Staffing, Funding and Hauora
Increasing the funding for more staffing and resourcing at primary schools could go a long way to reducing work demands on school leaders and help improve their feelings of hauora according to one of the authors of Deakin University’s annual wellbeing report.
Dr Ben Arnold, who is in the Educator Health and Wellbeing research group at the Melbourne-based university, addressed a NZEI Te Riu Roa hauora seminar ahead of Tūmeke Tumuaki to discuss the findings from the 2021 survey.
Dr Arnold said the survey, undertaken since 2016, has shown consistently high feelings of stress for tumuaki in Aotearoa/New Zealand and demonstrated that “the job is not getting any easier”.
“We are seeing some real calls for help in terms of the need for some resources to help manage the school,” he said.
“My suggestion is that (policy makers) consult with school leaders about their workload and what they have to do … identify areas of responsibility that take up too much time and consider what additional resources can be brought in to reduce the burden on school leaders.”
Dr Arnold added that feedback in the survey had only reiterated the need for more staffing to help reduce the work demands on educators.
So, this principal explained that the role of the principal is complex and rewarding, fun and frustrating, empowering and limiting but most of the issues centred around a lack of resourcing.
“Higher class sizes contribute negatively to a number of problems but the lack of resourcing for behavioural and learning needs is the worst in the Western world. This is the main source of stress in my life and contributes significantly to my thinking about retiring from the profession.
“Another colleague said we need to revamp the education system nationally and support and enhance wellbeing. The expectations and amount of paperwork and workload in the majority of schools throughout the country is unrealistic and unsustainable if one is to maintain any healthy and balanced lifestyle.”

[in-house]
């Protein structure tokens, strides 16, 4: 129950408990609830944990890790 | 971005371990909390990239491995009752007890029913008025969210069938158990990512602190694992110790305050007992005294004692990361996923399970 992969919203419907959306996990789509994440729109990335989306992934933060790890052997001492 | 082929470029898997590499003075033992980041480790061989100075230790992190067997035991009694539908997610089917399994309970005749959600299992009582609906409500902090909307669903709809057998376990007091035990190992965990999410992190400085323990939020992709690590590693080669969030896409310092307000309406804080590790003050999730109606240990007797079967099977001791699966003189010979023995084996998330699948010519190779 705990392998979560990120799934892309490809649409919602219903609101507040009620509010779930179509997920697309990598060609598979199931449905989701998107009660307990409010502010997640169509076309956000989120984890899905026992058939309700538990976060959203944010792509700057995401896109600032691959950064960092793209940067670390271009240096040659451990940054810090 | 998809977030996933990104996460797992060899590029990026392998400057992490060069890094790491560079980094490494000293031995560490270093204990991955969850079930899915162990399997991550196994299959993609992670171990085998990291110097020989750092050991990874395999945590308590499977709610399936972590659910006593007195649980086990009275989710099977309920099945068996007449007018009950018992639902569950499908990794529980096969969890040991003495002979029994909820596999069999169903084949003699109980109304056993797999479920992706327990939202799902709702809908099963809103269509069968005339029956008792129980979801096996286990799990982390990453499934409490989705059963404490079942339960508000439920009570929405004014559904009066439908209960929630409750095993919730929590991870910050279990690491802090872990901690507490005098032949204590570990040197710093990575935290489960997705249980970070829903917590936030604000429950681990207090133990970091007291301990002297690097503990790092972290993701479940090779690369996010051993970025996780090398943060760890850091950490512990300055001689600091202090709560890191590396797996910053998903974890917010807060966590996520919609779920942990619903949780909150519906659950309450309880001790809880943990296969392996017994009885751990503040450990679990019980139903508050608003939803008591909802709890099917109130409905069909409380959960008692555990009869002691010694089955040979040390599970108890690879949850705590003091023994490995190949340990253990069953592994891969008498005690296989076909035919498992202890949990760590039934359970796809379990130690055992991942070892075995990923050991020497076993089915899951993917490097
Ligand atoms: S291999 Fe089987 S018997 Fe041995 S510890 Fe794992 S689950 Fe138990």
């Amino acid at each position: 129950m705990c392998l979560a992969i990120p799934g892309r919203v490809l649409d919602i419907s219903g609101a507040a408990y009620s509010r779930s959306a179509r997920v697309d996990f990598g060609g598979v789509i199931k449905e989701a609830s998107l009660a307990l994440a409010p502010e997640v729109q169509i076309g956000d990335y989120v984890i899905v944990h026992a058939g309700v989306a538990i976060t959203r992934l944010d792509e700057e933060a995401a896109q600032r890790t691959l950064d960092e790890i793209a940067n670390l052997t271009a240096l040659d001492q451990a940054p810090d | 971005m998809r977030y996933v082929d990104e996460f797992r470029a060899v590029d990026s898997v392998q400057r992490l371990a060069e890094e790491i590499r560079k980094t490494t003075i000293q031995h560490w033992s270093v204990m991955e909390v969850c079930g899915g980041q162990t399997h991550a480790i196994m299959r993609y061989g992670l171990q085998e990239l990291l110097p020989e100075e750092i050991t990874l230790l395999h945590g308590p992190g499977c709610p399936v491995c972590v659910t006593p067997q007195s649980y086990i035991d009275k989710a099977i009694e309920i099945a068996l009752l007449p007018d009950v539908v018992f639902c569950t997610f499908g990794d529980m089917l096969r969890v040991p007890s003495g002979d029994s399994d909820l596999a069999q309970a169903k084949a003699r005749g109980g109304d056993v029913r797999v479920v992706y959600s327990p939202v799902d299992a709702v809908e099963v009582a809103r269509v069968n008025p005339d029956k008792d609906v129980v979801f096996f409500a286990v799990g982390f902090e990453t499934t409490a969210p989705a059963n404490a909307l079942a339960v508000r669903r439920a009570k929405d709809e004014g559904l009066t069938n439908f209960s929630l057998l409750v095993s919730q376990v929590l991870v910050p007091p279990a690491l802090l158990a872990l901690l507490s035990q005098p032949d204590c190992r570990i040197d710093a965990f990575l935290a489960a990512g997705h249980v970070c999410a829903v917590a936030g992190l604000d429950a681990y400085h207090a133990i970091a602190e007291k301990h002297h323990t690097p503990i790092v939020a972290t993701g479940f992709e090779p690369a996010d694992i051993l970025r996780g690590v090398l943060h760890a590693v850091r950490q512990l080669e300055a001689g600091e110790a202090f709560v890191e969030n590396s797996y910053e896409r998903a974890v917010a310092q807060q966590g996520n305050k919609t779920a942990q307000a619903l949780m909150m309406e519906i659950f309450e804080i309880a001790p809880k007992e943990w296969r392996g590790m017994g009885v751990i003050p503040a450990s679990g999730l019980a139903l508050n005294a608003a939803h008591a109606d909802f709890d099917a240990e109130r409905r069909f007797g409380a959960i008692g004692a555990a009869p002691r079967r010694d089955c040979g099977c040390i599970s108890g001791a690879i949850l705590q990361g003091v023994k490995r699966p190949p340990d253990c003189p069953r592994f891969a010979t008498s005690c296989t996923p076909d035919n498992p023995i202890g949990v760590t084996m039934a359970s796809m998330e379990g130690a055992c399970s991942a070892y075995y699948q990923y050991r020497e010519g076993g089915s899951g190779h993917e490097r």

The Deakin team also studied policy responses in Australia and said that while few jurisdictions were addressing work demands, there was strong recognition they needed to promote school leader health and wellbeing through professional support – including professional counselling.
He added the New Zealand findings were similar to research Deakin conducted in Ireland, with school leaders overwhelmed by administrative work and not having enough time to do the teaching and curriculum development work they wanted to.
Dr Arnold said the research indicated one relatively easy fix to improving hauora in Aotearoa/New Zealand was for principals to openly engage with their Boards to help fix work demands and overload.
“I would just like to draw on feedback from one principal in the survey,” he said.
“‘With support from my Board an additional DP has been employed to ensure the workloads on myself and my current DPs has been reduced. This focus on our wellbeing has made a significant difference for the three leaders of the school in supporting an improved work life balance than what we have had in the past.
“’Thank you for your survey. I did share it in confidence with the chair of my board of trustees three years ago and your feedback helped me realise that I had significant home-work pressure that could not be sustained unless I asked for support.
“So quite a nice story there about someone asking for support, receiving that support and it making quite a difference to their life.”
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